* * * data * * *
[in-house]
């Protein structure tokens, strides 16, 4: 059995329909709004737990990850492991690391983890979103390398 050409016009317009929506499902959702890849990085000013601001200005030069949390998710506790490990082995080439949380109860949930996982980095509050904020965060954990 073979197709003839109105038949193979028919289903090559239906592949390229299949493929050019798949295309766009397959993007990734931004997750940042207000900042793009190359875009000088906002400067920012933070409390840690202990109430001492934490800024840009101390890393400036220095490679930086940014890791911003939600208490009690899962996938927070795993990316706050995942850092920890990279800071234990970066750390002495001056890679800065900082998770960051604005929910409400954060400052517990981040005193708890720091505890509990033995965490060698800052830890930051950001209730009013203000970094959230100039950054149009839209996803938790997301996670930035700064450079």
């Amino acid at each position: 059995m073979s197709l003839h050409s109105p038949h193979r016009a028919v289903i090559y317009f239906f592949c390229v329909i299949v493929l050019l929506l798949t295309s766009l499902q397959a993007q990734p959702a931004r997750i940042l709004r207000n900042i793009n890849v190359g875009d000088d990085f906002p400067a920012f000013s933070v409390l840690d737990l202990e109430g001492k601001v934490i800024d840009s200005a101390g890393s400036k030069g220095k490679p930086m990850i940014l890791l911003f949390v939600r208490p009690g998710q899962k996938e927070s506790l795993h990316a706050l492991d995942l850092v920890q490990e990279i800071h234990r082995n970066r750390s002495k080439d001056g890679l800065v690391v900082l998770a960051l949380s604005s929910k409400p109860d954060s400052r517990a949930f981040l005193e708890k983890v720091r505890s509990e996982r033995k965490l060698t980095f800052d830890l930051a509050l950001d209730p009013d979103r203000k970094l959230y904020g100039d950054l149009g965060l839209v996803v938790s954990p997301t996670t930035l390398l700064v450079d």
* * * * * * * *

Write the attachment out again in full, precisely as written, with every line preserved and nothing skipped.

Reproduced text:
[in-house]
């Protein structure tokens, strides 16, 4: 059995329909709004737990990850492991690391983890979103390398 050409016009317009929506499902959702890849990085000013601001200005030069949390998710506790490990082995080439949380109860949930996982980095509050904020965060954990 073979197709003839109105038949193979028919289903090559239906592949390229299949493929050019798949295309766009397959993007990734931004997750940042207000900042793009190359875009000088906002400067920012933070409390840690202990109430001492934490800024840009101390890393400036220095490679930086940014890791911003939600208490009690899962996938927070795993990316706050995942850092920890990279800071234990970066750390002495001056890679800065900082998770960051604005929910409400954060400052517990981040005193708890720091505890509990033995965490060698800052830890930051950001209730009013203000970094959230100039950054149009839209996803938790997301996670930035700064450079």
């Amino acid at each position: 059995m073979s197709l003839h050409s109105p038949h193979r016009a028919v289903i090559y317009f239906f592949c390229v329909i299949v493929l050019l929506l798949t295309s766009l499902q397959a993007q990734p959702a931004r997750i940042l709004r207000n900042i793009n890849v190359g875009d000088d990085f906002p400067a920012f000013s933070v409390l840690d737990l202990e109430g001492k601001v934490i800024d840009s200005a101390g890393s400036k030069g220095k490679p930086m990850i940014l890791l911003f949390v939600r208490p009690g998710q899962k996938e927070s506790l795993h990316a706050l492991d995942l850092v920890q490990e990279i800071h234990r082995n970066r750390s002495k080439d001056g890679l800065v690391v900082l998770a960051l949380s604005s929910k409400p109860d954060s400052r517990a949930f981040l005193e708890k983890v720091r505890s509990e996982r033995k965490l060698t980095f800052d830890l930051a509050l950001d209730p009013d979103r203000k970094l959230y904020g100039d950054l149009g965060l839209v996803v938790s954990p997301t996670t930035l390398l700064v450079d």